Reigning In PIM In Cellular Systems

March 14, 2012
Portable test equipment is simplifying the task of checking on the effects of passive intermodulation contributed from the different components in wireless communications systems.

Cellular communications towers contain a wide range of antennas, cable assemblies, and other components that can contribute to the system's passive intermodulation (PIM) distortion. Typically, PIM distortion is caused by problems with the metal-to-metal junctions in the RF signal path, which are aggravated by the advancing age of components and systems in the field.1 Although it sounds routine to control, minimizing PIM in wireless communications systems can be quite a challenge. The secret to avoiding problematic PIM is extremely careful installation combined with parts that are designed to minimize distortion in the first place. Fortunately, a growing number of portable tools can help measure PIM, and an expanding number of components are being developed with improved PIM performance.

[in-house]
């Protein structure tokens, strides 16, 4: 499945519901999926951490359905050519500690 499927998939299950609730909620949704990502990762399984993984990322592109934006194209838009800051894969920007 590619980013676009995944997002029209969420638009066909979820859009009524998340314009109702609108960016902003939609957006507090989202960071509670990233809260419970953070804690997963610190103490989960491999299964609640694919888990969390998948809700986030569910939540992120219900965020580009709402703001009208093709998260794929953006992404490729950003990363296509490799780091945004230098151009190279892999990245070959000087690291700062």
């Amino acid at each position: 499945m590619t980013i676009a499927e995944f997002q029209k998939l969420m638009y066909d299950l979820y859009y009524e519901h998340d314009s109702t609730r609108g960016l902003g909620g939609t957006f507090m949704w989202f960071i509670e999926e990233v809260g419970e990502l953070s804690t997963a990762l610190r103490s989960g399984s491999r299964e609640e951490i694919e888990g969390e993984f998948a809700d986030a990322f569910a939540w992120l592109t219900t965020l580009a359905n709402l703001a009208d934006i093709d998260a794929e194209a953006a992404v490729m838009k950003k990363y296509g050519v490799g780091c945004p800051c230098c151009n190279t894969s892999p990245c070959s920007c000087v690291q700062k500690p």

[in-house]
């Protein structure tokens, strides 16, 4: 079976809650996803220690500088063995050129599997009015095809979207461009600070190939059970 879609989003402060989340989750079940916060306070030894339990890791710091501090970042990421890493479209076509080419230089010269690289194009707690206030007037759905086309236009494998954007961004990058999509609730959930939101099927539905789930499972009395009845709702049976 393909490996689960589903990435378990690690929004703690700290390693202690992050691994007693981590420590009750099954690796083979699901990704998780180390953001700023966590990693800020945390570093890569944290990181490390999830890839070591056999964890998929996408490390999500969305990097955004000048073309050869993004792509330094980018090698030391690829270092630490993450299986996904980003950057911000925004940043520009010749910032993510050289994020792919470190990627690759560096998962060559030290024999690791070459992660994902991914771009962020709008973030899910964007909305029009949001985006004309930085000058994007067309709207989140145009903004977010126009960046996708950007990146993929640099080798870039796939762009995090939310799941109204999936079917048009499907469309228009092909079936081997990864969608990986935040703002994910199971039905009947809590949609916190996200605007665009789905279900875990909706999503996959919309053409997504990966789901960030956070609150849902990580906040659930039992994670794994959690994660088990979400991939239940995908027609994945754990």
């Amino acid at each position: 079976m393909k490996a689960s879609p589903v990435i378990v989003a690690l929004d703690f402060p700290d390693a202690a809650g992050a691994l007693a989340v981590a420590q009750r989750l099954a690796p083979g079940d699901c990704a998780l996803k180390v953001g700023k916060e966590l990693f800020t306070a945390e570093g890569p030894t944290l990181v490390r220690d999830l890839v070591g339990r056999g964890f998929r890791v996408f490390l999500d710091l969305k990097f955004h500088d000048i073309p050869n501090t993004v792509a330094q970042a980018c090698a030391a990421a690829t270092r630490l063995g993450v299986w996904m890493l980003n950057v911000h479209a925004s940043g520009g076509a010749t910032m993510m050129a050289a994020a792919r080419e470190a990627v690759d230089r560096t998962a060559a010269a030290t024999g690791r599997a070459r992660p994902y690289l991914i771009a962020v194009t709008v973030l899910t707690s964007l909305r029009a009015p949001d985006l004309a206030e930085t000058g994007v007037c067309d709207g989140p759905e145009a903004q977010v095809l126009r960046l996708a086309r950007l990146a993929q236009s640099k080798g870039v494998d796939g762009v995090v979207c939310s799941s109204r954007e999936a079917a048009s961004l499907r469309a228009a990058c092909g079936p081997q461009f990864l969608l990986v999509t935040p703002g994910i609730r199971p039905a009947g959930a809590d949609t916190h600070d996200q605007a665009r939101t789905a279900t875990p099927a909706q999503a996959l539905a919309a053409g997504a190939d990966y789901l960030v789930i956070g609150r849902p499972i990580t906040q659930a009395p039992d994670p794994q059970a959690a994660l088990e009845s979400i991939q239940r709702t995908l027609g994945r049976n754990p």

"PIM is one of the biggest concerns in the market today," asserts Dave Bolan, Product Marketing Manager, Anritsu Co.. PIM does not discriminate by frequency band, but it does greatly affect the receive band and, consequently, decrease network capacity. It is aggravated by higher operating power levels, so it is a growing problem as service operators share base stations, operate antennas across multiple bands to avoid tower loading limitations, and install multi-band feed systems. (The additional frequencies in the feed system increase the opportunity for PIM to effect a receive band.)